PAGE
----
In the aftermath of scathing criticism from Botswana’s President Ian Khama which frayed bilateral relations, President Robert Mugabe has snubbed an invitation to the neighbouring country’s 50th independence celebration in Gaborone.
Instead, Mugabe is attending the Zanu PF Women’s League conference in Harare. Top government sources told the Zimbabwe Independent this week that the decision not to attend was made easier by Harare’s diplomatic tiff with Botswana over Khama’s recent remarks calling on Mugabe to step down.
Notwithstanding the frosty relationship, Khama extended the invitation after Mugabe delivered a speech at the Heroes stadium in Lusaka at the inauguration of Zambian President Edgar Lungu a fortnight ago.
However, Harare this week faced a dilemma as to whether to attend the celebrations after Khama, in an interview with Reuters, said it was time for Mugabe to go and allow new leadership.
Asked if Mugabe, who came to power after independence from Britain in 1980, should accept the reality of his advancing age and retire, Khama said: “Without doubt. He should have done it years ago. They have got plenty of people there who have got good leadership qualities who could take over. It is obvious that at his age and the state Zimbabwe is in, he is not really able to provide the leadership that could get it out of its predicament.”
The official sources said Mugabe’s decision was also informed by the fact that he will be travelling next week to Tunisia and Dubai, where he frequents for unclear reasons.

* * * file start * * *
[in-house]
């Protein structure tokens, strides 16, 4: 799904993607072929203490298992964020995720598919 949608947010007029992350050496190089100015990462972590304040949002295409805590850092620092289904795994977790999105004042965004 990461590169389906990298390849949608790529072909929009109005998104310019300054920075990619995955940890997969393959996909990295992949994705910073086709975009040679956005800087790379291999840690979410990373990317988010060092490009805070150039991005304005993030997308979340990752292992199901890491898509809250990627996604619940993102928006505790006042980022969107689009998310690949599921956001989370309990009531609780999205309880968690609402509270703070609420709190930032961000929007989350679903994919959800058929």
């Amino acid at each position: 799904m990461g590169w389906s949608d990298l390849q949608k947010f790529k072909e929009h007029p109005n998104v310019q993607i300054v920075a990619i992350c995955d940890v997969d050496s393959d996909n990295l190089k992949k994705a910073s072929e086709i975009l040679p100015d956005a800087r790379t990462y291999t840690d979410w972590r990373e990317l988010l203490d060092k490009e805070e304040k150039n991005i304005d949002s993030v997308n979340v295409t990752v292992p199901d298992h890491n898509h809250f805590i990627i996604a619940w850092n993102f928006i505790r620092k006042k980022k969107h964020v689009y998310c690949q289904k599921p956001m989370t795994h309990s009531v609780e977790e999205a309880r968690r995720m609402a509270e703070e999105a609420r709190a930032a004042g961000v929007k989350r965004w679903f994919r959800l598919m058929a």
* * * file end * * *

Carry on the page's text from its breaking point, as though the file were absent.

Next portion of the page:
“Khama invited the president while in Zambia, but we were shocked by his (Khama’s) undiplomatic remarks afterwards. This put us in a dilemma. We had to decide whether to attend the celebrations, which also clashed with the scheduled Women’s League conference.
“Our worry was that not going could be misconstrued to mean a snub over Khama’s remarks,” the source said.
However, Presidential spokesperson George Charamba yesterday said Mugabe’s refusal to attend the celebrations was not a snub.
“Yes, the president will not go to Botswana, but the reason of not attending is not what you think (Khama’s remarks). He will not attend because it has clashed with the party’s Women’s League conference,” he said. “We are not saying that Botswana’s celebrations are not important, but it has clashed with another important conference which is a build-up to the (Zanu PF) December’s annual people’s conference. We will obviously send a representative to Botswana.”
Charamba said Khama’s remarks have nothing to do with Mugabe not going to Botswana as his remarks have not dented Zimbabwe’s relations with Botswana.
“Our relations with a state are not determined by an individual or one person’s remarks, therefore we have no problem with Botswana. Remember, a state is made up of people and institutions,” he said.
Charamba said Zimbabwe’s relationship with Botswana dates way back to the liberation struggle and is broader and larger than what an individual thinks or says.
Botswana government spokesperson Jeff Ramsey could not be reached for comment yesterday as government landline phones were not being answered. He also had not responded to questions e-mailed to him.
Charamba would not reveal the purpose of Mugabe’s visit to Tunisia and Dubai, saying he does not discuss the president’s itinerary with the media. Zimbabwe independent